Radiation Balance of Dryland Grain Sorghum as Affected by Planting Geometry1
- J. L. Steiner2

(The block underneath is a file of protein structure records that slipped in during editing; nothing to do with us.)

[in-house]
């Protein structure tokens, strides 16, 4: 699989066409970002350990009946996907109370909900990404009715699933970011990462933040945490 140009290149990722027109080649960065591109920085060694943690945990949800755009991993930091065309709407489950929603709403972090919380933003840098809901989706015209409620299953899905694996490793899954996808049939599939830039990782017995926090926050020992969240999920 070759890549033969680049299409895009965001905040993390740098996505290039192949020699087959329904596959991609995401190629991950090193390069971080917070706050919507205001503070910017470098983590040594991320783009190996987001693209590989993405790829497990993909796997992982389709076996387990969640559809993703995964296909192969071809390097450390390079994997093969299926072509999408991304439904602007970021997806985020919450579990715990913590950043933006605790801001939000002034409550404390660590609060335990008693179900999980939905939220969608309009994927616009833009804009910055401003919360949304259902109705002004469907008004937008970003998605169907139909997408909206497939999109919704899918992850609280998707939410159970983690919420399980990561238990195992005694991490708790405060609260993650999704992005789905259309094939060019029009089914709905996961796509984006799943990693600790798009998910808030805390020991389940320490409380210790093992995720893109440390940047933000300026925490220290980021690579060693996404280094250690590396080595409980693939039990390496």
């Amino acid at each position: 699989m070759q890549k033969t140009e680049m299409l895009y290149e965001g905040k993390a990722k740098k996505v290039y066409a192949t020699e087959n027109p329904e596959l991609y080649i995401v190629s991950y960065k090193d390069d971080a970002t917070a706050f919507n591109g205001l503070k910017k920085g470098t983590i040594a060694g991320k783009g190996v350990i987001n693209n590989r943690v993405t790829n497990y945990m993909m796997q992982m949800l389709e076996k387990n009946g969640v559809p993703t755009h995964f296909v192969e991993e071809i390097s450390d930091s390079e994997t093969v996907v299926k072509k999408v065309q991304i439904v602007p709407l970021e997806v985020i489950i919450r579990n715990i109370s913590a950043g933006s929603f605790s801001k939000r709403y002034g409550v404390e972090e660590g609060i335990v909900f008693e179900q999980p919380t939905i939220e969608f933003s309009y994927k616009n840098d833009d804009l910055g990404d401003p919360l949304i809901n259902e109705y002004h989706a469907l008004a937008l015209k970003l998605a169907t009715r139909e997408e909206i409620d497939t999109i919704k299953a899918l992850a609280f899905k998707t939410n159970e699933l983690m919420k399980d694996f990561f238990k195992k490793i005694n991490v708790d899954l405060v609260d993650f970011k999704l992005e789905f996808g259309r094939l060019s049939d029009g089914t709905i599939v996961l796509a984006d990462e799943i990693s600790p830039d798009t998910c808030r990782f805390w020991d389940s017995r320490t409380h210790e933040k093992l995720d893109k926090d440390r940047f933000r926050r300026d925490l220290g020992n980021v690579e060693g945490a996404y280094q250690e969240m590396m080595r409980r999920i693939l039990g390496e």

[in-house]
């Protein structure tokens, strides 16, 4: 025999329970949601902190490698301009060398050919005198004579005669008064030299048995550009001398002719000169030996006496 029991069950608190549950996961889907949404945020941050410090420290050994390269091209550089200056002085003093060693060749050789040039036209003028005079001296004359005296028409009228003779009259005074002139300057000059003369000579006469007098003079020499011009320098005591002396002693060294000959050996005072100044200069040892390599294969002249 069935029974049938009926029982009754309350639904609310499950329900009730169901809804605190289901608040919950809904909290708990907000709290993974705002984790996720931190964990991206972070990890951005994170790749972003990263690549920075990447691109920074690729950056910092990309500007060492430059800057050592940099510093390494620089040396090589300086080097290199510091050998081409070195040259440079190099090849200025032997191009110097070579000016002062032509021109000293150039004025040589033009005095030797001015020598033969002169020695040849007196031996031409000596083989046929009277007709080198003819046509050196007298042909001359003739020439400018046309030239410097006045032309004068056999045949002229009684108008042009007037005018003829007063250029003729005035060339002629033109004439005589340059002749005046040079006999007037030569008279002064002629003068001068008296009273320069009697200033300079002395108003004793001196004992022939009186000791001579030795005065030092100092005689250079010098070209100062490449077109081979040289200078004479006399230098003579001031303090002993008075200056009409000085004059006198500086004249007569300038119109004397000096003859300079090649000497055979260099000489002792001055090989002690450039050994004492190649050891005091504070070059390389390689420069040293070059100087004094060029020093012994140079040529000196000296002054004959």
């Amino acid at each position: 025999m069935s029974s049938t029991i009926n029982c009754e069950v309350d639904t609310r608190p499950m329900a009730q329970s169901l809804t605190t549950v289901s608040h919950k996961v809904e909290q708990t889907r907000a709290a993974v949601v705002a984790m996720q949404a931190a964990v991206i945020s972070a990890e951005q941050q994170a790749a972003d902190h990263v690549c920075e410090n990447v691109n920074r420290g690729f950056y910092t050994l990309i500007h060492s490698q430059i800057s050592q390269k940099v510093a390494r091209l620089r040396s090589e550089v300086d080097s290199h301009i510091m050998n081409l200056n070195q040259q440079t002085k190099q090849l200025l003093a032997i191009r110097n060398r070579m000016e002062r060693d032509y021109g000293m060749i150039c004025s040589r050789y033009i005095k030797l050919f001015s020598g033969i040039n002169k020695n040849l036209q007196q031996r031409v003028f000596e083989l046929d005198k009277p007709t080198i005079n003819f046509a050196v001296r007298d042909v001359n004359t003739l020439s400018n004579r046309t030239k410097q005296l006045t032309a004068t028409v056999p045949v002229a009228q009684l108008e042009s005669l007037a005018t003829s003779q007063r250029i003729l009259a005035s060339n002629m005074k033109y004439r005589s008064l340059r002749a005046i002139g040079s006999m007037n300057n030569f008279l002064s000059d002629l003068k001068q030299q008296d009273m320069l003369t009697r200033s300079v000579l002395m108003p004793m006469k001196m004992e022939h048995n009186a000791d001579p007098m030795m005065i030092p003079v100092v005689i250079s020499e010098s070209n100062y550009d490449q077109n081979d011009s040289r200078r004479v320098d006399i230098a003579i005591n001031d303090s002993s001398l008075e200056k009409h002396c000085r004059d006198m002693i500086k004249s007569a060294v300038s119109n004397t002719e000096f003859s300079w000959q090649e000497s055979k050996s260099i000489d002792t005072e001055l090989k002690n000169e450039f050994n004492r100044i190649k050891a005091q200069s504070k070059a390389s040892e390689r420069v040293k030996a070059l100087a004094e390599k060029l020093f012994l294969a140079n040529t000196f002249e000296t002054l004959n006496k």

The effects of planting geometry on the radiation balance of dryland grain sorghum (Sorghum bicolor L. cv. DK 46) were studied in a field experiment at the USDA-ARS Conservation and Production Research Laboratory at Bushland, TX, in 1984 on a Pullman clay loam (a fine, mixed, thermic Torrertic Paleustoll). The objective was to reduce the radiation load on a crop through manipulation of planting geometry and to determine whether that would affect crop productivity. Net radiation was 5% higher over wide compared to narrow rows (0.76 and 0.38 m, respectively) when averaged over three population levels from 33 to 110 days after sowing. East-west rows had 14% higher net radiation than north-south rows, averaged over two row spacings. The differences in net radiation were due to daytime responses, presumably shortwave albedo differences. Leaf photosynthesis and transpiration rates and stomatal resistance were measured twice during the grain-filling period. These measurements, taken S days after a period of moderate rains, showed no differences in the plant response due to row spacing or direction treatments. Slightly higher leaf temperatures in the high-population plots may have been related to greater depletion of plant available water than in medium and low population plots (72, 66, and 67% depletion, respectively). After 1 weeks of drying, narrow-row and high-population treatments showed greater stress as evidenced by lower transpiration and photosynthesis rates and higher stomatal resistance and leaf temperature. Soil water depletion was 20% less in narrow than wide rows during a 2-week period spanning the leaf transpiration measurement dates. Leaf photosynthesis, transpiration, temperature, and stomatal resistance were not affected by differences in net radiation due to row spacing or row direction.Please view the pdf by using the Full Text (PDF) link under 'View' to the left.
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